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Touring the Volcanic Legacy Scenic Byway

01/25/2016 11:00AM ● By Kerri Regan

The Adventure Starts Here

February 2016

By Kerri Regan

Photo courtesy of the Volcanic Legacy Scenic Byway

Ready for a road trip? Grab some water, snacks, a blanket, a camera and perhaps some snowshoes, and you’re ready to hit the byway.

Winding from Lassen in Northern California to Crater Lake in Southern Oregon, the Volcanic Legacy Scenic Byway will lead you through some of the North State’s most awe-inspiring vista points. You’ll witness incredible geological formations formed by the Cascade Mountains, and you’ll discover all kinds of treasures as you cruise through wetlands, forests, ranches and more.

For this journey, we’re covering the southernmost 150-mile section of the byway, though mileage will vary depending on your side trips. Much of this area is still cloaked in snow—you’ll find lots of lovely launching points for a sledding or snowshoeing adventure. 

Start at the Kohm Yah-mah-nee Visitor Center, just beyond the southwest entrance to Lassen Volcanic National Park. The road through the park is closed in the winter, but the Visitor Center is typically open year round (check before you go, as it occasionally closes during extreme weather). From this spot, you can see all four types of the world’s volcanoes—mud pots, boiling pools, steaming ground and roaring fumaroles.

Along the Lassen Trail, just south of Mineral, you can peek back in history at what pioneers saw when they explored these lands during the Gold Rush. A sign titled “The Last Summit” outlines the discovery of dead oxen and discarded wagons in 1849, while other markers describe triumphs along the trail – it’s a fun treasure hunt for local history buffs (learn more at

Cross-country skiers will enjoy the 10-mile McGowan Trail on Highway 89, two miles north of Highway 36, which offers a breathtaking view of Lassen Peak. Want a more high-octane adventure? The Morgan Summit Winter Staging Area about four miles east of Mineral on Highway 36 is the gateway to 77 miles of groomed snowmobile trails (come back in the summer with your mountain bike). 

Continue east on Highway 36 to the seven-mile scenic trail at Domingo Springs northwest of Chester, one of many ways to access the Pacific Crest Trail along the byway. The Maidu Indians called this spot “the center of the universe.” 

In the town of Chester, you’ll discover numerous restaurants and businesses that opened in the early 1920s. Explore the town’s historic district, including the Collins Pine Museum and the Chester Library and Museum. Hungry? The Burger Depot’s waffle fries have been described as “epic,” and the railroad motif is a big hit with little ones. The Kopper Kettle Café delivers on its promise of “fine homemade cookin’.”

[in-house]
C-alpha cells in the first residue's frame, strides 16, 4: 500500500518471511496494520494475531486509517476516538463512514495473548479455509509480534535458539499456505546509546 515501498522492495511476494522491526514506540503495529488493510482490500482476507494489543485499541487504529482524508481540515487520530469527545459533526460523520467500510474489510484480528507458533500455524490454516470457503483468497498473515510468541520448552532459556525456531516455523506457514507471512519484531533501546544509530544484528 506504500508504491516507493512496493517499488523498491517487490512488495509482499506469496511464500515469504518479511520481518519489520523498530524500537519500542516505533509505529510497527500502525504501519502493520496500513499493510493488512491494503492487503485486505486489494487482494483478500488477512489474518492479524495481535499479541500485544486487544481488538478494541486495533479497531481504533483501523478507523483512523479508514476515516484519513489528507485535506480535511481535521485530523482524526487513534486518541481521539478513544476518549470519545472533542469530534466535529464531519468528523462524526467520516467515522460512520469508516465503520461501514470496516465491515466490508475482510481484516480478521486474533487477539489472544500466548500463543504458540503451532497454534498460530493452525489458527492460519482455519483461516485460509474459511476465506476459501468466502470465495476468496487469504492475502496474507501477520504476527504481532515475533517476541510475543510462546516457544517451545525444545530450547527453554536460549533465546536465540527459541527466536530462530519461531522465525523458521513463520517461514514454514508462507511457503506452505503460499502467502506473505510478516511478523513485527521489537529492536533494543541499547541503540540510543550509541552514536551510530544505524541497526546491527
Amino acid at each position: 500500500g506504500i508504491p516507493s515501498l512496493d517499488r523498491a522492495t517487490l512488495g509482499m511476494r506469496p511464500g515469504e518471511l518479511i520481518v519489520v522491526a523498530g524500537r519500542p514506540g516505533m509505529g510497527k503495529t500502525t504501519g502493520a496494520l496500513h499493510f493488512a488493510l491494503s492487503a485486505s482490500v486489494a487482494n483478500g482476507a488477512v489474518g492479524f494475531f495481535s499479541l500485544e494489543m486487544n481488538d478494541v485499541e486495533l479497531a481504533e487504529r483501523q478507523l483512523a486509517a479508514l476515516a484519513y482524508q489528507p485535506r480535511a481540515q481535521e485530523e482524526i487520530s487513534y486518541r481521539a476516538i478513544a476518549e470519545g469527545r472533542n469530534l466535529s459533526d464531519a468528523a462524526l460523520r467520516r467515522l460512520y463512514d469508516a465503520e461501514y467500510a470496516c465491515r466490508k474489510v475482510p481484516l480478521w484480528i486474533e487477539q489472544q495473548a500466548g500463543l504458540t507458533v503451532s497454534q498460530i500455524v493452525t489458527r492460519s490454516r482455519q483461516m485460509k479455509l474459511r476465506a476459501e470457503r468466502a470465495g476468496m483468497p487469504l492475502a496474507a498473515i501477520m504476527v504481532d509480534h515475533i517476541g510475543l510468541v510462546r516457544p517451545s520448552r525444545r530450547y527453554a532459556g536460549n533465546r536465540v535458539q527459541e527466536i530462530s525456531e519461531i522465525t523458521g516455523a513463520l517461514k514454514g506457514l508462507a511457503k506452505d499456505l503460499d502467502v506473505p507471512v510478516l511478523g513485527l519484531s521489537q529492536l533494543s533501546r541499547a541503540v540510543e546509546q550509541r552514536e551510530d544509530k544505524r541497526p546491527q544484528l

When you’re officially re-fueled, head for the Collins Pine Nature Trail, which traverses 50 acres of woodlands – keep your eyes peeled for beaver ponds. Chester sits on the north edge of Lake Almanor, which is teeming with opportunities for birdwatching, horseback riding and fishing, along with camping, waterskiing and sailing when the weather is a tad warmer. The byway circles Lake Almanor, and paved hiking and biking trails hug the west shore. 

Continue east to Westwood, right above Mountain Meadows Reservoir, where you’ll be greeted by a 24-foot-tall statue of Paul Bunyan to honor the town’s logging heritage. A bit further east is the Fredonyer Winter Staging Area between Susanville and Westwood, where you can climb aboard snowshoes, skis or a snowmobile to catch a glimpse of the Great Basin and high country around Lassen Peak. The Bizz Johnson Recreational Trail rail-to-trail project offers hiking, biking, horseback riding and fishing.

Eagle Lake, north of Susanville and east of the Volcanic Legacy Scenic Byway, has a visitor center that offers great insight into the area’s wildlife, land, watershed and recreation opportunities. The recreation area has five campgrounds, a beach, boat launch and picnic area linked by a six-mile trail. 

Rest areas aren’t typically tourist destinations, but the Bogard Rest Area and Winter Staging Area is an exception. Almost 30 miles northwest of Susanville on Highway 44, the area includes 80 miles of groomed snowmobile and cross-country trails that lead through the Pine Creek Valley.

By now, your snacks are likely depleted, your camera is full and you’re ready to head home for now. Check back with us in April, when we’ll lead you along the second leg of the byway, from Old Station to McCloud. Want to get a head start? Pick up the 160-page interpretive guide, “Discovering the Volcanic Legacy Scenic Byway,” at Enjoy the Store in Redding and most park and travel visitor centers, including the California Welcome Center in Anderson.